The daughter of a foreign office clerk, Campan was well-educated, multi-lingual and an accomplished young woman when she became lady in waiting to Marie Antoinette in 1770. In 1786 she was appointed lady of the bedchamber. During the storming of the Tuileries in 1792, she was forced to flee to the countryside. She managed to survive the Terror and established a school at St. Germain which was very successful. She was appointed superintendent of the Ecouen Academy in 1807. The academy had been established by Napoleon to educate the daughters and sisters of the Legion of Honor. The academy was closed at the restoration of the Bourbons in 1814 and Campan retired to Mentes. She published The Memoirs of the Court of Marie Antoinette in 1792 and is the definitive work on the subject. She also produced The Education of Girls during her time at the academy.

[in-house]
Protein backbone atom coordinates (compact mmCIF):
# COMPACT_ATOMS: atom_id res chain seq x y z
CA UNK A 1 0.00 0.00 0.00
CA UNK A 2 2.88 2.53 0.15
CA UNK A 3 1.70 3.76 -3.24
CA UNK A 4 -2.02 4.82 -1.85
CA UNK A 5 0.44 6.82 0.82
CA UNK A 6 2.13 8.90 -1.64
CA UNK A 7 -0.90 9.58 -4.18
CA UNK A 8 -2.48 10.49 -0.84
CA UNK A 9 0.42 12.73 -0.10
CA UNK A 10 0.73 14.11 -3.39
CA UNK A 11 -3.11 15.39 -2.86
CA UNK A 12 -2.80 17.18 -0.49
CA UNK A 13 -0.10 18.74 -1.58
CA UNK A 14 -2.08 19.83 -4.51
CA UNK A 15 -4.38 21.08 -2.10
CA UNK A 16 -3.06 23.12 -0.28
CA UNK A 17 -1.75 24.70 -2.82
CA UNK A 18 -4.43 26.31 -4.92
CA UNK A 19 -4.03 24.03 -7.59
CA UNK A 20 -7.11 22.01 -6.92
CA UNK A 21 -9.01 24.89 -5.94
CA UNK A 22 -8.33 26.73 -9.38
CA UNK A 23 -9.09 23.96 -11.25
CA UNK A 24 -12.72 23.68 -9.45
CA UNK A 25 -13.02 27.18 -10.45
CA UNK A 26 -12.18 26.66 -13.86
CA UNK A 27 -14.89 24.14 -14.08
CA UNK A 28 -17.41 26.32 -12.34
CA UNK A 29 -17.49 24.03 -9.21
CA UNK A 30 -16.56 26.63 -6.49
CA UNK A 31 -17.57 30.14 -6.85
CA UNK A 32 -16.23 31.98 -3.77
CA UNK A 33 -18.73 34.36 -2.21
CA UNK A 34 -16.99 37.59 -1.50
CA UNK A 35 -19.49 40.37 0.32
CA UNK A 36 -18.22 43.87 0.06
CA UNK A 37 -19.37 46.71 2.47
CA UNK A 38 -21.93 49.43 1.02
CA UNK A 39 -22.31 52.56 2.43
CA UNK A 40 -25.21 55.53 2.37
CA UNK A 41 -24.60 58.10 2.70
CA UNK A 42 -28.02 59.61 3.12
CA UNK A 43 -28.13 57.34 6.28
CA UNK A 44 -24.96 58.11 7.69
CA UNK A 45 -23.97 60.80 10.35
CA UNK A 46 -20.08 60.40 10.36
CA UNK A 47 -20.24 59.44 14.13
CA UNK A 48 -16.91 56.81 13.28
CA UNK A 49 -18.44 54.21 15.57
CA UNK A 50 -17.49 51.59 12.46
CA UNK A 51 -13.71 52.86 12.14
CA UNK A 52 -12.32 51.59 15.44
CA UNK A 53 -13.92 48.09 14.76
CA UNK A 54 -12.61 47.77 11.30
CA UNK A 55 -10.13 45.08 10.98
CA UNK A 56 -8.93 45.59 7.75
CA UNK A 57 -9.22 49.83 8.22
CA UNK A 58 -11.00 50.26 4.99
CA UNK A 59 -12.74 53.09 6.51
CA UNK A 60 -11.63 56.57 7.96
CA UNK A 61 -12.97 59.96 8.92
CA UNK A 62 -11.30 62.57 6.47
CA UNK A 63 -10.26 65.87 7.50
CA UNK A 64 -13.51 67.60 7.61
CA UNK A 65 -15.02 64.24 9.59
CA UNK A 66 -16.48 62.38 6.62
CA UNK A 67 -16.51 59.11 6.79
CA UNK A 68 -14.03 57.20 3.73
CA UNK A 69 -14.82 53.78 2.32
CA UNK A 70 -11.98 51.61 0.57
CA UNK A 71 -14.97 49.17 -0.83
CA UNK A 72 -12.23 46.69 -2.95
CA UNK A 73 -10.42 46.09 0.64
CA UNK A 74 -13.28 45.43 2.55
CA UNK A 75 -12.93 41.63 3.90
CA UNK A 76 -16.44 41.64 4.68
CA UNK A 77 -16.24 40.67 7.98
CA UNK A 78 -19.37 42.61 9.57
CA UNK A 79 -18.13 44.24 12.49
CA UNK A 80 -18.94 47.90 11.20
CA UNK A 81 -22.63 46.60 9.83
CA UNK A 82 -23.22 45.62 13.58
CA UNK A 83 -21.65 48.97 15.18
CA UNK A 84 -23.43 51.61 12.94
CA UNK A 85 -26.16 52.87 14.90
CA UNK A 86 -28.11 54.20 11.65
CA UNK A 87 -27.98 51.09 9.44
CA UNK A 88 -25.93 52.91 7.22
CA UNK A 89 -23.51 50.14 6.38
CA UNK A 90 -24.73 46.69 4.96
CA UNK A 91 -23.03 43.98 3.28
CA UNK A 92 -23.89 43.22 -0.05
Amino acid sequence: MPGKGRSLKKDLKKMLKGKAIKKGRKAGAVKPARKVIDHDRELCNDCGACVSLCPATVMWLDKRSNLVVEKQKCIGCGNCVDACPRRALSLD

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Memoirs of the Court of Marie Antoinette
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